From Deficit to Deluge: The Origins of the French Revolution

By Thomas E. Kaiser; Dale K. Van Kley | Go to book overview

CHAPTER 5
Enlightenment Idioms, Old
Regime Discourses, and
Revolutionary Improvisation

Keith Michael Baker

Politics is about the definition of the situation. This is to say that it is about the process by which individuals and groups create, maintain, and change their collective world and their position within it. In this process (consensual or conflictual in varying degrees) individuals and groups make claims for themselves and on others, and they deploy these claims in their efforts to uphold, enforce, manipulate, or alter a given situation or a particular state of things. It follows that we are unlikely to understand the politics of any period or place unless we can grasp the fundamental elements of its political culture, which I take to mean the assumptions underlying the manner in which the collective situation is defined, the ideas and values thus brought into play, the logic of the arguments that actors frame in relation one to another, and the ways in which all of these may remain relatively stable, develop over time, or change quite abruptly.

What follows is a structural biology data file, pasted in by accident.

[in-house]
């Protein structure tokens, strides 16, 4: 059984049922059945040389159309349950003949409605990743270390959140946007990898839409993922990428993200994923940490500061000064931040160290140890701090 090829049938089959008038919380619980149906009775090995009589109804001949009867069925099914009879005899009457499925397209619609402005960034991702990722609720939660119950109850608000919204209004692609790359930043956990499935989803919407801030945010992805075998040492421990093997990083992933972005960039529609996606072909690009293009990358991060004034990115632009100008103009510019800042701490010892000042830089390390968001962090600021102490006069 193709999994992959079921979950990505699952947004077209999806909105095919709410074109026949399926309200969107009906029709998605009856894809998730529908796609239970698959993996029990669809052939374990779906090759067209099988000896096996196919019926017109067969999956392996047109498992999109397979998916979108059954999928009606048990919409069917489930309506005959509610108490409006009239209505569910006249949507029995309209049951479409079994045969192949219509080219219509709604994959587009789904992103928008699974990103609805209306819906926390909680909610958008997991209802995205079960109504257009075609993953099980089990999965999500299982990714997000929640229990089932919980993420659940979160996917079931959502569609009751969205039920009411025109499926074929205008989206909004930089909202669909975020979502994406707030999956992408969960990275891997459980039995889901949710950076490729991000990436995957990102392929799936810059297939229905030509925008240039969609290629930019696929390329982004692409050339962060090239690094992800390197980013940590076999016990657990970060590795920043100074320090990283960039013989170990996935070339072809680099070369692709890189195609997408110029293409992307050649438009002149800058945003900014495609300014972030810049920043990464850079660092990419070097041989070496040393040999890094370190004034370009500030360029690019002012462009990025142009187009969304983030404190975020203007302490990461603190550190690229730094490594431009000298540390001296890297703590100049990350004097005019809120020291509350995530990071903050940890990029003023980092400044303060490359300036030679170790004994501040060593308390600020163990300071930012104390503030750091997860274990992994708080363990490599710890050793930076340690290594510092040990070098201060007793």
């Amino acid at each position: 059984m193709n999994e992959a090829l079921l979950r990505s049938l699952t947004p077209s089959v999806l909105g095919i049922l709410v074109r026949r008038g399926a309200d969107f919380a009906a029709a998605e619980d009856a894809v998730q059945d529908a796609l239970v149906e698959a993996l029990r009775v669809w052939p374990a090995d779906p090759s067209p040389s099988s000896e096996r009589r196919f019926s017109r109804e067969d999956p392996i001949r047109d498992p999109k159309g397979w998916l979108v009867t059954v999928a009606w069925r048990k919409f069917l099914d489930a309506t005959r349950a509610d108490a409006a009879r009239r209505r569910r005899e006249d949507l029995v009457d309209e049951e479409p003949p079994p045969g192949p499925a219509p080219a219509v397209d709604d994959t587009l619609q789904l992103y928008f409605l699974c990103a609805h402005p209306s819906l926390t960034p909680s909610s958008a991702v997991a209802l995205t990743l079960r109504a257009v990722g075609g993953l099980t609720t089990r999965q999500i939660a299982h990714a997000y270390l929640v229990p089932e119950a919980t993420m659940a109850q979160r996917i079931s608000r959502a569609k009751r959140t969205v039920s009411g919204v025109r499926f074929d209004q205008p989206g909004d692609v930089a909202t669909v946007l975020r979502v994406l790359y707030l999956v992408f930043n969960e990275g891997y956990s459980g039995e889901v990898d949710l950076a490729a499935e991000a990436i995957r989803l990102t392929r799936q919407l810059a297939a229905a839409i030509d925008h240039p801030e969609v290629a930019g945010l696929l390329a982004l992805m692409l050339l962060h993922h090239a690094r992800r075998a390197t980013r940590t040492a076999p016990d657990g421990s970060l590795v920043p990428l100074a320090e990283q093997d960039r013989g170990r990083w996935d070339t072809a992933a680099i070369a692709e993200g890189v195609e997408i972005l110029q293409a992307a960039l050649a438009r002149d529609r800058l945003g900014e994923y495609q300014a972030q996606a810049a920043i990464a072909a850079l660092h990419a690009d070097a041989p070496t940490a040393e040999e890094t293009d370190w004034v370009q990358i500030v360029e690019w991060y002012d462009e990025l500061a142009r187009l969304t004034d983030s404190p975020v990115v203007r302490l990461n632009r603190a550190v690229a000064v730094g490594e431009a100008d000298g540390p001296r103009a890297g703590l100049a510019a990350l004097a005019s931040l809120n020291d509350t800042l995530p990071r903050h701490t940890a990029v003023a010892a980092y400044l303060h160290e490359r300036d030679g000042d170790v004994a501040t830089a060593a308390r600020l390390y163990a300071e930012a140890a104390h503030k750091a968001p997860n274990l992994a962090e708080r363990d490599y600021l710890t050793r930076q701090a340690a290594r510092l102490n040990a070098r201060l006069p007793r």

Considered from this perspective, the French Revolution must be understood as a radical transformation of the political culture, a shift in the basic conceptions and rules structuring political and social life, a rearticulation of the body politic and of the terms of the collective existence of individuals and groups within it. The meanings underlying French public

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